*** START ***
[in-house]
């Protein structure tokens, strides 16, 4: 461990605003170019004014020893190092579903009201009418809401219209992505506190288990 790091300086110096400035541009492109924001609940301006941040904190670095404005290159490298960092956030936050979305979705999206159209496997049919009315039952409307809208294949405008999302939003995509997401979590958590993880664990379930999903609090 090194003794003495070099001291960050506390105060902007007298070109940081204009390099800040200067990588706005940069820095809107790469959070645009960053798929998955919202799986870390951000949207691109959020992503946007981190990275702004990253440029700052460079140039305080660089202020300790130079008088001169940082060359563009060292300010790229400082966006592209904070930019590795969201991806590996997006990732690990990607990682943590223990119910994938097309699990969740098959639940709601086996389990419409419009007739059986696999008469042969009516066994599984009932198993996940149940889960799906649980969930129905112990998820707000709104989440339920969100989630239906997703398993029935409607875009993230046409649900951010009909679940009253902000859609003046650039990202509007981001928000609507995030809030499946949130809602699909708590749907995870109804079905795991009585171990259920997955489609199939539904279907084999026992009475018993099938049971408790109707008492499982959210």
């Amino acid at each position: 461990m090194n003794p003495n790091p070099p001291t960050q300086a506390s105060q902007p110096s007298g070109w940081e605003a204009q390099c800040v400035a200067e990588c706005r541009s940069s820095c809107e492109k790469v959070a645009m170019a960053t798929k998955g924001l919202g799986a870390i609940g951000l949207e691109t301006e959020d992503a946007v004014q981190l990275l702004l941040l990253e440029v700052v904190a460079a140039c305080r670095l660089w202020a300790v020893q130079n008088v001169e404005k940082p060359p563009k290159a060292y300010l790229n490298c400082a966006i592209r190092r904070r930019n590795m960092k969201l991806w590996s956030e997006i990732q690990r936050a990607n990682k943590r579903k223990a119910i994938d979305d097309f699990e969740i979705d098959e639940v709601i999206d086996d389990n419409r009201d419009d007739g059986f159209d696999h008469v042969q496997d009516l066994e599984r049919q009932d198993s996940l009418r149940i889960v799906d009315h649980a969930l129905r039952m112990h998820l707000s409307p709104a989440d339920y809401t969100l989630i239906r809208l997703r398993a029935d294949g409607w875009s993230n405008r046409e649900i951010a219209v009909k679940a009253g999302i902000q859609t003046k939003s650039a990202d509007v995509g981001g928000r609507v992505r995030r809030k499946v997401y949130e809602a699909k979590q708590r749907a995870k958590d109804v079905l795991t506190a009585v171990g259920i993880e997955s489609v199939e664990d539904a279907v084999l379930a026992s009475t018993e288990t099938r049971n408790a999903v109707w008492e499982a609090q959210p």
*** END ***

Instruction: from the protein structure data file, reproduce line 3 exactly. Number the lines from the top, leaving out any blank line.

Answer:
């Amino acid at each position: 461990m090194n003794p003495n790091p070099p001291t960050q300086a506390s105060q902007p110096s007298g070109w940081e605003a204009q390099c800040v400035a200067e990588c706005r541009s940069s820095c809107e492109k790469v959070a645009m170019a960053t798929k998955g924001l919202g799986a870390i609940g951000l949207e691109t301006e959020d992503a946007v004014q981190l990275l702004l941040l990253e440029v700052v904190a460079a140039c305080r670095l660089w202020a300790v020893q130079n008088v001169e404005k940082p060359p563009k290159a060292y300010l790229n490298c400082a966006i592209r190092r904070r930019n590795m960092k969201l991806w590996s956030e997006i990732q690990r936050a990607n990682k943590r579903k223990a119910i994938d979305d097309f699990e969740i979705d098959e639940v709601i999206d086996d389990n419409r009201d419009d007739g059986f159209d696999h008469v042969q496997d009516l066994e599984r049919q009932d198993s996940l009418r149940i889960v799906d009315h649980a969930l129905r039952m112990h998820l707000s409307p709104a989440d339920y809401t969100l989630i239906r809208l997703r398993a029935d294949g409607w875009s993230n405008r046409e649900i951010a219209v009909k679940a009253g999302i902000q859609t003046k939003s650039a990202d509007v995509g981001g928000r609507v992505r995030r809030k499946v997401y949130e809602a699909k979590q708590r749907a995870k958590d109804v079905l795991t506190a009585v171990g259920i993880e997955s489609v199939e664990d539904a279907v084999l379930a026992s009475t018993e288990t099938r049971n408790a999903v109707w008492e499982a609090q959210p």